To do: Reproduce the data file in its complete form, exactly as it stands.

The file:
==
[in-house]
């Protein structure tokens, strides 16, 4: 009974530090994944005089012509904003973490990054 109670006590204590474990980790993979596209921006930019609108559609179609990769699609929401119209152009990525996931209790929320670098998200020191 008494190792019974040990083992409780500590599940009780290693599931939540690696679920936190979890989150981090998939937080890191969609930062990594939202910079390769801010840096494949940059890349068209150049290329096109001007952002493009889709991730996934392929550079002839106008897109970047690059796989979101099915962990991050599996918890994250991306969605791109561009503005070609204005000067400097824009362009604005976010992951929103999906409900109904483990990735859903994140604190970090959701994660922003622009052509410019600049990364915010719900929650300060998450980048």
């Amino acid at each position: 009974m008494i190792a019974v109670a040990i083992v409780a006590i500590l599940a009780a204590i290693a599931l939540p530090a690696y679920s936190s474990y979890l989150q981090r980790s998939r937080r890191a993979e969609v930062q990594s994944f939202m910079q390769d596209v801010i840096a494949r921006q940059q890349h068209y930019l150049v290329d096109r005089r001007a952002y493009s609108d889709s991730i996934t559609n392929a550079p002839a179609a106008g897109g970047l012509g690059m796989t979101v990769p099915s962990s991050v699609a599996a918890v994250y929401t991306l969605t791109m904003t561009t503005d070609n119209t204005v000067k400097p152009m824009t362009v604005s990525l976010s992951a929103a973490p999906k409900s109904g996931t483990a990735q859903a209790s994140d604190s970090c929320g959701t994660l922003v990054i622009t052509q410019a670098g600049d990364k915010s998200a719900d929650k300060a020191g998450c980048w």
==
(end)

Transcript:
[in-house]
């Protein structure tokens, strides 16, 4: 009974530090994944005089012509904003973490990054 109670006590204590474990980790993979596209921006930019609108559609179609990769699609929401119209152009990525996931209790929320670098998200020191 008494190792019974040990083992409780500590599940009780290693599931939540690696679920936190979890989150981090998939937080890191969609930062990594939202910079390769801010840096494949940059890349068209150049290329096109001007952002493009889709991730996934392929550079002839106008897109970047690059796989979101099915962990991050599996918890994250991306969605791109561009503005070609204005000067400097824009362009604005976010992951929103999906409900109904483990990735859903994140604190970090959701994660922003622009052509410019600049990364915010719900929650300060998450980048």
């Amino acid at each position: 009974m008494i190792a019974v109670a040990i083992v409780a006590i500590l599940a009780a204590i290693a599931l939540p530090a690696y679920s936190s474990y979890l989150q981090r980790s998939r937080r890191a993979e969609v930062q990594s994944f939202m910079q390769d596209v801010i840096a494949r921006q940059q890349h068209y930019l150049v290329d096109r005089r001007a952002y493009s609108d889709s991730i996934t559609n392929a550079p002839a179609a106008g897109g970047l012509g690059m796989t979101v990769p099915s962990s991050v699609a599996a918890v994250y929401t991306l969605t791109m904003t561009t503005d070609n119209t204005v000067k400097p152009m824009t362009v604005s990525l976010s992951a929103a973490p999906k409900s109904g996931t483990a990735q859903a209790s994140d604190s970090c929320g959701t994660l922003v990054i622009t052509q410019a670098g600049d990364k915010s998200a719900d929650k300060a020191g998450c980048w």